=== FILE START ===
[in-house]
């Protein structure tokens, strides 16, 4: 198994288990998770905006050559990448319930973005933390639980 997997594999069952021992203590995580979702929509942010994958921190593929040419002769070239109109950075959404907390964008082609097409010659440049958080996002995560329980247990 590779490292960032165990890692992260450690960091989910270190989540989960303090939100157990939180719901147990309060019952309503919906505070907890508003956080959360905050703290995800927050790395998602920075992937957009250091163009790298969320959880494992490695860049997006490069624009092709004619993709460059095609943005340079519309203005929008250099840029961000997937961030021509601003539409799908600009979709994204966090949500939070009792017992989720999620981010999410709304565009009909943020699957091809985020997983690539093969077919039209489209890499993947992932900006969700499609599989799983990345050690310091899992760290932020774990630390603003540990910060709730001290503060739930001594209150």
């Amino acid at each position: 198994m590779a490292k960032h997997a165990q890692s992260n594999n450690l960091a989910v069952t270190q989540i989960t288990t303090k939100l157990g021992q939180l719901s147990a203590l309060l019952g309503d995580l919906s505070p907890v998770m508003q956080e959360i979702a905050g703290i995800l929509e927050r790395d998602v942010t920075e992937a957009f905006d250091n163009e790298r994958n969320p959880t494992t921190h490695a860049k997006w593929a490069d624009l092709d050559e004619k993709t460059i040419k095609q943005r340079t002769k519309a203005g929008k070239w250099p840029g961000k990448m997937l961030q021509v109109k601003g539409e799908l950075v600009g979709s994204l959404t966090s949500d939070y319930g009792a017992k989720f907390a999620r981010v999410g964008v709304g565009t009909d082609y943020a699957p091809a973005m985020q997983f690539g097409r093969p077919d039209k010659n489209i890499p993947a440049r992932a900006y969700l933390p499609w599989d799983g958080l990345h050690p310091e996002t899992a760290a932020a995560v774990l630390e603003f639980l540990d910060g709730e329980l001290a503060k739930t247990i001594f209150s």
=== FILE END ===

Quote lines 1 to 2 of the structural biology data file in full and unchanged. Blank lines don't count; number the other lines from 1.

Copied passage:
[in-house]
């Protein structure tokens, strides 16, 4: 198994288990998770905006050559990448319930973005933390639980 997997594999069952021992203590995580979702929509942010994958921190593929040419002769070239109109950075959404907390964008082609097409010659440049958080996002995560329980247990 590779490292960032165990890692992260450690960091989910270190989540989960303090939100157990939180719901147990309060019952309503919906505070907890508003956080959360905050703290995800927050790395998602920075992937957009250091163009790298969320959880494992490695860049997006490069624009092709004619993709460059095609943005340079519309203005929008250099840029961000997937961030021509601003539409799908600009979709994204966090949500939070009792017992989720999620981010999410709304565009009909943020699957091809985020997983690539093969077919039209489209890499993947992932900006969700499609599989799983990345050690310091899992760290932020774990630390603003540990910060709730001290503060739930001594209150």